Indeed, if you’re not growing, you’re likely falling behind. It’s a safe bet that the metropolitan areas that fare the best on Area Development’s latest listing of Leading Metro Locations are very much on the upswing and are poised to keep moving in a positive direction.
Area Development partnered with Virginia-based Chmura Economics & Analytics in crunching the numbers and compiling the data shared in the accompanying report and charts. As observed by Patrick Clapp, senior economic consultant, it was vital to gather data as fresh as possible, “especially with the importance of the pandemic and how that disrupted literally every indicator.”
At the same time, a long-term perspective is critical for determining if an area is enjoying a sustainable upward trend that’s more than just a blip, says Chris Chmura, Ph.D., the firm’s founder and CEO. “It’s important to see that a region is growing over time,” she notes.
That’s especially the case these days, when the headlines are filled with news of gigantic projects resulting from such initiatives as the CHIPS and Science Act and the Infrastructure Investment and Jobs Act. Granted, those headlines are happy news, but a recent gleeful development does not a trend make.
“We want to see the staying power of a region,” Chmura says, “sort of like the tortoise and the hare. We want to see consistent growth over time. If it’s just last 12 months, you may have a company that’s moved in, an expansion, a one-time effect.”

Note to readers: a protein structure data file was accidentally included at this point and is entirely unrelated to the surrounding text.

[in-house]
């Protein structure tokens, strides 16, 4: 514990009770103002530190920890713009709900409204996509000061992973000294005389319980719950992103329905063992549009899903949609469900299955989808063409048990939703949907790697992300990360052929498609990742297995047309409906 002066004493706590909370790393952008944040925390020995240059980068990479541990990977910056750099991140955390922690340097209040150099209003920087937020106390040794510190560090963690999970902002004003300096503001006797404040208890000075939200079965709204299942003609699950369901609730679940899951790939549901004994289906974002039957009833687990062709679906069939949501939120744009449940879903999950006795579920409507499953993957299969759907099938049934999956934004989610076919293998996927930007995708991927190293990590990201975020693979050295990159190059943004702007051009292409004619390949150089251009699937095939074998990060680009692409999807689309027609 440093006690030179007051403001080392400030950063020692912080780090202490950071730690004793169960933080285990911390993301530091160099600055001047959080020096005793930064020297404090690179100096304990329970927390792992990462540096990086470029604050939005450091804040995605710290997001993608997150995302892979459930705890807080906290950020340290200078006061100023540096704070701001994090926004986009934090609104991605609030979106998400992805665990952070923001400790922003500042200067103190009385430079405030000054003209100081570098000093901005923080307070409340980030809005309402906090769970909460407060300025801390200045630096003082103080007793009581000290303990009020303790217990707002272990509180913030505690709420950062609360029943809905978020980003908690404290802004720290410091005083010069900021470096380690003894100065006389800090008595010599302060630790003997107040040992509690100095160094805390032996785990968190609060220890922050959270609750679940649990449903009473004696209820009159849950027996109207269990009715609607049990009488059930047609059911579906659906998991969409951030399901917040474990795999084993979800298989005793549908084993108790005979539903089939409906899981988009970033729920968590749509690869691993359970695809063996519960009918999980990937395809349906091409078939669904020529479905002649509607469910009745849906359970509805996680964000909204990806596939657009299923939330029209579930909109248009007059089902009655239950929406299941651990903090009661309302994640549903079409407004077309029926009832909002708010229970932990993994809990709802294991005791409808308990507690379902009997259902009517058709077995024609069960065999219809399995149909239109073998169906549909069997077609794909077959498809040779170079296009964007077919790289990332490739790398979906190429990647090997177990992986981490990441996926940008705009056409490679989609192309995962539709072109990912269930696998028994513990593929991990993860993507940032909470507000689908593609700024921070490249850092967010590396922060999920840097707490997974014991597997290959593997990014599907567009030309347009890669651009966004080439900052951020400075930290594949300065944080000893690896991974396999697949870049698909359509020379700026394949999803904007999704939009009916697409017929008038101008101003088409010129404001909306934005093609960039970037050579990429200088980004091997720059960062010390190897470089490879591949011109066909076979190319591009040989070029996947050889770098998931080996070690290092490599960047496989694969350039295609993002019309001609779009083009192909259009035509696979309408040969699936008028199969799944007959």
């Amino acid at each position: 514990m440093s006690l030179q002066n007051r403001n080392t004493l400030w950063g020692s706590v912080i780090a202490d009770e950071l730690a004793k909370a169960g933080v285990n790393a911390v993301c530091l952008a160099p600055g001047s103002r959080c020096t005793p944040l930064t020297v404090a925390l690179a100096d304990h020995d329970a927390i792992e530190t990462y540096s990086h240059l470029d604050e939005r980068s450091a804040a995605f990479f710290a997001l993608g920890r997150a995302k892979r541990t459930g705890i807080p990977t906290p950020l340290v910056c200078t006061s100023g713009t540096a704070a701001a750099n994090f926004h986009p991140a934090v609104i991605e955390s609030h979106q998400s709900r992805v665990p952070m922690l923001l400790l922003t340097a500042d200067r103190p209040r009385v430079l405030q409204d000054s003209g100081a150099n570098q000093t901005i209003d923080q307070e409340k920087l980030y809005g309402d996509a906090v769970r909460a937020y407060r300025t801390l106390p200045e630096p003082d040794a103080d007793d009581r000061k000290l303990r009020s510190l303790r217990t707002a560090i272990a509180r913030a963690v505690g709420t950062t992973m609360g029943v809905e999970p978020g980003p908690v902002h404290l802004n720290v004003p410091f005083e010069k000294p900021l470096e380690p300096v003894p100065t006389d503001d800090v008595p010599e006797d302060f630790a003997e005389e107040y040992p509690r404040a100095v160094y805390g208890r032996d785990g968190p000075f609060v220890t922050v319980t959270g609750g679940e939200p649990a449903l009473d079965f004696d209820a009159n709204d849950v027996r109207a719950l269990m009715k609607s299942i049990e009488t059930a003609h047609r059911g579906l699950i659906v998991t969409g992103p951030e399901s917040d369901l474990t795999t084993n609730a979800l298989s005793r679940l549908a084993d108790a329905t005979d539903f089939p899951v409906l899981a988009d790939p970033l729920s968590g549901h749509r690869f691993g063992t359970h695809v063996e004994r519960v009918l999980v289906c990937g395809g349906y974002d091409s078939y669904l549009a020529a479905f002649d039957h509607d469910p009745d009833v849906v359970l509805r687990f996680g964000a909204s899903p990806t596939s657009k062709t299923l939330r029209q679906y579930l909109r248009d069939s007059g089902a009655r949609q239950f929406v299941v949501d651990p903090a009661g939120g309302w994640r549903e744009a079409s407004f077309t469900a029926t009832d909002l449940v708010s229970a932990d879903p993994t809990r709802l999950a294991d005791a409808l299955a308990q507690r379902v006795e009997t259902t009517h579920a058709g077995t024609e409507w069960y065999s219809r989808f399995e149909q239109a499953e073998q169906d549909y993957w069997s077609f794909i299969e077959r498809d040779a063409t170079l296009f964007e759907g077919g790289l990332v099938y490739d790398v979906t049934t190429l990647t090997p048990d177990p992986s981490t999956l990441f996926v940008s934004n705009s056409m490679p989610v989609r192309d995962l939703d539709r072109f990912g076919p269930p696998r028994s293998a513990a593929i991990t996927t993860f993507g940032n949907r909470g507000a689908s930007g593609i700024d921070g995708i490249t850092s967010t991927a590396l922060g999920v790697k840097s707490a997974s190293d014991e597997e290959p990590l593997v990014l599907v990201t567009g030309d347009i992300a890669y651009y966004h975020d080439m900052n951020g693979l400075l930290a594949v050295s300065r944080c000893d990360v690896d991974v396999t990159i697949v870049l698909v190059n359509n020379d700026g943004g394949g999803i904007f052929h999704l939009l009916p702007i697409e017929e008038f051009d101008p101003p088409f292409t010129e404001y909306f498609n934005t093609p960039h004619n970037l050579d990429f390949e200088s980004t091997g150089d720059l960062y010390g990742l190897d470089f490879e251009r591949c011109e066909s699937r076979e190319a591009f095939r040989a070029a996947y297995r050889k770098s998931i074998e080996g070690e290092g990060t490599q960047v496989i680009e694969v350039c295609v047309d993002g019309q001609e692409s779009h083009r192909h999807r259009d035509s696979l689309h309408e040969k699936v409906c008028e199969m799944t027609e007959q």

“Long-term growth is important to highlight,” Clapp concurs, “as opposed to most recent growth.”
That’s why the Leading Metro Locations study measures data over a five-year timeframe. As Chmura observes, five years ago it was well before COVID-19 turned the world upside-down. Three years ago was right in the midst of that upheaval. And current-day metrics have largely moved on from their pandemic interruptions, at least in the healthiest locations. The areas that fared the best in this ranking are generally the ones whose metrics show them in a significantly better place today than they were before the COVID pandemic, even if they took an understandable dip in the middle.
How cities and regions compare with one another depends a lot on the specific indicators tracked and how they are weighted. To learn the full details of the methodology of this particular examination, check the accompanying explanatory sidebar.